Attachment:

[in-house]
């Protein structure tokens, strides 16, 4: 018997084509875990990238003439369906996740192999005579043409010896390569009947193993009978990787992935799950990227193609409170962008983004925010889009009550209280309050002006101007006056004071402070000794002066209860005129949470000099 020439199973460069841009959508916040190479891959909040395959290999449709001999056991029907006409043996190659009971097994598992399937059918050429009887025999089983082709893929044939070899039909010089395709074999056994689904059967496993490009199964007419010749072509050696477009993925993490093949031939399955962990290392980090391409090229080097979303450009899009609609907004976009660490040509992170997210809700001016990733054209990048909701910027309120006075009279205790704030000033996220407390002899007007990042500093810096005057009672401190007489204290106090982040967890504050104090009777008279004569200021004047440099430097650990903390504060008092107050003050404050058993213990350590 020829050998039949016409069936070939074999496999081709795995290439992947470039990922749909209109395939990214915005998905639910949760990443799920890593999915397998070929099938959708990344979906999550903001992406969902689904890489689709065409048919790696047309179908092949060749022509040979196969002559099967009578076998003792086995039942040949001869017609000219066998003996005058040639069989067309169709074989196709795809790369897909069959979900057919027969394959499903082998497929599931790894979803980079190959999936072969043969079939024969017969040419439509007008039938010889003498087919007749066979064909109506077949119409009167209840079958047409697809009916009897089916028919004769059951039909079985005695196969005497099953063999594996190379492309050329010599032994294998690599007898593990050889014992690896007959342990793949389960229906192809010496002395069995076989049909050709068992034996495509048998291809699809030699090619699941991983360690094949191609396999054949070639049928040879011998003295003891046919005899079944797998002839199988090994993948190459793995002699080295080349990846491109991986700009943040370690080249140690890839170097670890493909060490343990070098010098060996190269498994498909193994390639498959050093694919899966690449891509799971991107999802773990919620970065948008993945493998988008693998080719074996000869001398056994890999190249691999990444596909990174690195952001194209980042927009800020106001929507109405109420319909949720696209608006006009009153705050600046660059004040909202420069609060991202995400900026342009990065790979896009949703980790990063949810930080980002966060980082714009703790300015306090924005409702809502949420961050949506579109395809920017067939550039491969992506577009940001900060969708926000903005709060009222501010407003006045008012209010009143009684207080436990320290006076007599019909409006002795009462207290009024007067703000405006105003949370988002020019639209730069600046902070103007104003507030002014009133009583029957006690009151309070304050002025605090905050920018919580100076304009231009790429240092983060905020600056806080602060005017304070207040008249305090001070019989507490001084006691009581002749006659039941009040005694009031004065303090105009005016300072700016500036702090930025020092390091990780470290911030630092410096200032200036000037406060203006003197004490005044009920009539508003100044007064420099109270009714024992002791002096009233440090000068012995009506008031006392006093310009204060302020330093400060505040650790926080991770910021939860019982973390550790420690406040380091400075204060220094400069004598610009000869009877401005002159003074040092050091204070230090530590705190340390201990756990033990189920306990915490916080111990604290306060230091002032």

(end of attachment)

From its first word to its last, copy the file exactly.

[in-house]
């Protein structure tokens, strides 16, 4: 018997084509875990990238003439369906996740192999005579043409010896390569009947193993009978990787992935799950990227193609409170962008983004925010889009009550209280309050002006101007006056004071402070000794002066209860005129949470000099 020439199973460069841009959508916040190479891959909040395959290999449709001999056991029907006409043996190659009971097994598992399937059918050429009887025999089983082709893929044939070899039909010089395709074999056994689904059967496993490009199964007419010749072509050696477009993925993490093949031939399955962990290392980090391409090229080097979303450009899009609609907004976009660490040509992170997210809700001016990733054209990048909701910027309120006075009279205790704030000033996220407390002899007007990042500093810096005057009672401190007489204290106090982040967890504050104090009777008279004569200021004047440099430097650990903390504060008092107050003050404050058993213990350590 020829050998039949016409069936070939074999496999081709795995290439992947470039990922749909209109395939990214915005998905639910949760990443799920890593999915397998070929099938959708990344979906999550903001992406969902689904890489689709065409048919790696047309179908092949060749022509040979196969002559099967009578076998003792086995039942040949001869017609000219066998003996005058040639069989067309169709074989196709795809790369897909069959979900057919027969394959499903082998497929599931790894979803980079190959999936072969043969079939024969017969040419439509007008039938010889003498087919007749066979064909109506077949119409009167209840079958047409697809009916009897089916028919004769059951039909079985005695196969005497099953063999594996190379492309050329010599032994294998690599007898593990050889014992690896007959342990793949389960229906192809010496002395069995076989049909050709068992034996495509048998291809699809030699090619699941991983360690094949191609396999054949070639049928040879011998003295003891046919005899079944797998002839199988090994993948190459793995002699080295080349990846491109991986700009943040370690080249140690890839170097670890493909060490343990070098010098060996190269498994498909193994390639498959050093694919899966690449891509799971991107999802773990919620970065948008993945493998988008693998080719074996000869001398056994890999190249691999990444596909990174690195952001194209980042927009800020106001929507109405109420319909949720696209608006006009009153705050600046660059004040909202420069609060991202995400900026342009990065790979896009949703980790990063949810930080980002966060980082714009703790300015306090924005409702809502949420961050949506579109395809920017067939550039491969992506577009940001900060969708926000903005709060009222501010407003006045008012209010009143009684207080436990320290006076007599019909409006002795009462207290009024007067703000405006105003949370988002020019639209730069600046902070103007104003507030002014009133009583029957006690009151309070304050002025605090905050920018919580100076304009231009790429240092983060905020600056806080602060005017304070207040008249305090001070019989507490001084006691009581002749006659039941009040005694009031004065303090105009005016300072700016500036702090930025020092390091990780470290911030630092410096200032200036000037406060203006003197004490005044009920009539508003100044007064420099109270009714024992002791002096009233440090000068012995009506008031006392006093310009204060302020330093400060505040650790926080991770910021939860019982973390550790420690406040380091400075204060220094400069004598610009000869009877401005002159003074040092050091204070230090530590705190340390201990756990033990189920306990915490916080111990604290306060230091002032």